|We’re not saying where Amelia is…|
As far as dynasties go, the Plantagenets were certainly style over substance. Henry II contributed to codifying the law, but got away with murder. Yes, yes, we know all he said was, “I’m so mad at Tom, I could just kill him.” But when you are an absolute monarch, words have consequences. Richard I was off gallivanting around the Middle East when he should have been home ruling. King John signed Magna Carta but also lost Aquitane over a 12 year old girl he fell in love with and married. The time of the Edwards (I-III) makes much more sense if every unexplained death is chalked up to poison. Richard II was tax-hiking statist, and Richard III, well, we know how that went…what you don’t know, Gentle Reader, is, as Paul Harvey used to say, is the ‘rest of the story.’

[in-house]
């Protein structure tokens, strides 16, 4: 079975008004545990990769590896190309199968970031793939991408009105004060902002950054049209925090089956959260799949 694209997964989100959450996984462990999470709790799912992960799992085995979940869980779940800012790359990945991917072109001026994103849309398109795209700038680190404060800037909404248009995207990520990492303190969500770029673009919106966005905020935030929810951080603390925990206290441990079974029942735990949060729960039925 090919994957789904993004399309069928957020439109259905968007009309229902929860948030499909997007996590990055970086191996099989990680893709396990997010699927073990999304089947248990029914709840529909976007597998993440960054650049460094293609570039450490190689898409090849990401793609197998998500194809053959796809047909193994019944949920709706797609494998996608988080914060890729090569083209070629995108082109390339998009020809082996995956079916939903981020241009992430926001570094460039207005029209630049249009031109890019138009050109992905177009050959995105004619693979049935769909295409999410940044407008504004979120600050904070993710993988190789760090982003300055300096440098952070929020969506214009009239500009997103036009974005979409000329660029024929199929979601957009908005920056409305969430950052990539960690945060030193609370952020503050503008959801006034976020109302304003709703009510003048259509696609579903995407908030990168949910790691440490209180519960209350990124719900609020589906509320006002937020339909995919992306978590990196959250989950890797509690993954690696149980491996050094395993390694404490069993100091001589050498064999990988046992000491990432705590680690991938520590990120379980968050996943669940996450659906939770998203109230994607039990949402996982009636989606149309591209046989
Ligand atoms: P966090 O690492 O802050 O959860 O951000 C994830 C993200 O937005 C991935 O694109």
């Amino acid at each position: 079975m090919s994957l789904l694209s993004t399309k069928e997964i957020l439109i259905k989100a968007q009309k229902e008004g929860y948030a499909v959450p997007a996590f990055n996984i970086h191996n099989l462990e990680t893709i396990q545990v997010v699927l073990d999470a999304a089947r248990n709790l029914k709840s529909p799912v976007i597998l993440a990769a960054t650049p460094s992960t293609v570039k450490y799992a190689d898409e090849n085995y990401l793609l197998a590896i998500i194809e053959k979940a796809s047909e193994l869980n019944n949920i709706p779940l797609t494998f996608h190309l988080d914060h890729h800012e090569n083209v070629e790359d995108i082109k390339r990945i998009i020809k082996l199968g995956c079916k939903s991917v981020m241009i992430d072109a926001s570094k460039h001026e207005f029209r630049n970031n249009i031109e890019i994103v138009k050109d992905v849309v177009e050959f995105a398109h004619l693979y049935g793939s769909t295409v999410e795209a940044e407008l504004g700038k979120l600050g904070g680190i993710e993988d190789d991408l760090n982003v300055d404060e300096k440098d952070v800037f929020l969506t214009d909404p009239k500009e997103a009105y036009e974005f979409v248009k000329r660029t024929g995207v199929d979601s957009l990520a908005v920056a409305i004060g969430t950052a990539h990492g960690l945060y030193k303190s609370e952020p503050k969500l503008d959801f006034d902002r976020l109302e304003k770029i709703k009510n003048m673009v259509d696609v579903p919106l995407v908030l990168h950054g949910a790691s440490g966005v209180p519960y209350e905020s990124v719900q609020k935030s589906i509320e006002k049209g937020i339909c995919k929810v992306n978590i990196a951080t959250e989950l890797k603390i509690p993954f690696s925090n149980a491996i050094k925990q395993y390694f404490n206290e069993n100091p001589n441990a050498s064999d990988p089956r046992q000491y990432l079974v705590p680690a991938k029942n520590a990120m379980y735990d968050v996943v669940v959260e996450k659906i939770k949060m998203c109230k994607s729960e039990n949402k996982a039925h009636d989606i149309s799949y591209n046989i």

Richard III established the ‘Court of Requests‘ which was a court where the common folk could air their concerns. Our own The Czar did not like the ‘Court of Requests’ and told Richard III that no good could come of it, as a monarch should be strategic in his vision rather than get bogged down in tactical weeds. That philosophy of The Czar’s is reflected in our lack of a comments section to this very day. The Czar, you see, is a big picture guy, and after Richard III lost his nephews in the Tower of London during a royal outing realized that this guy can’t be trusted with the big chair any longer. He called Henry Tudor up (well, he sent a scroll), and said, Henry, I think it’s time to change your last name to Ivy.
|Smoke ’em if you got em…|
After the Battle of Bosworth Field, The Czar, ever the friend to Richard III buried him in an unmarked grave where no one could desecrate or spit upon it. Thinking longterm, a Gormogon holding company bought up the land and paved it over for further security.
Well it looks like someone found him, and found the Czar’s ax marks…
…and now you know the rest of the story!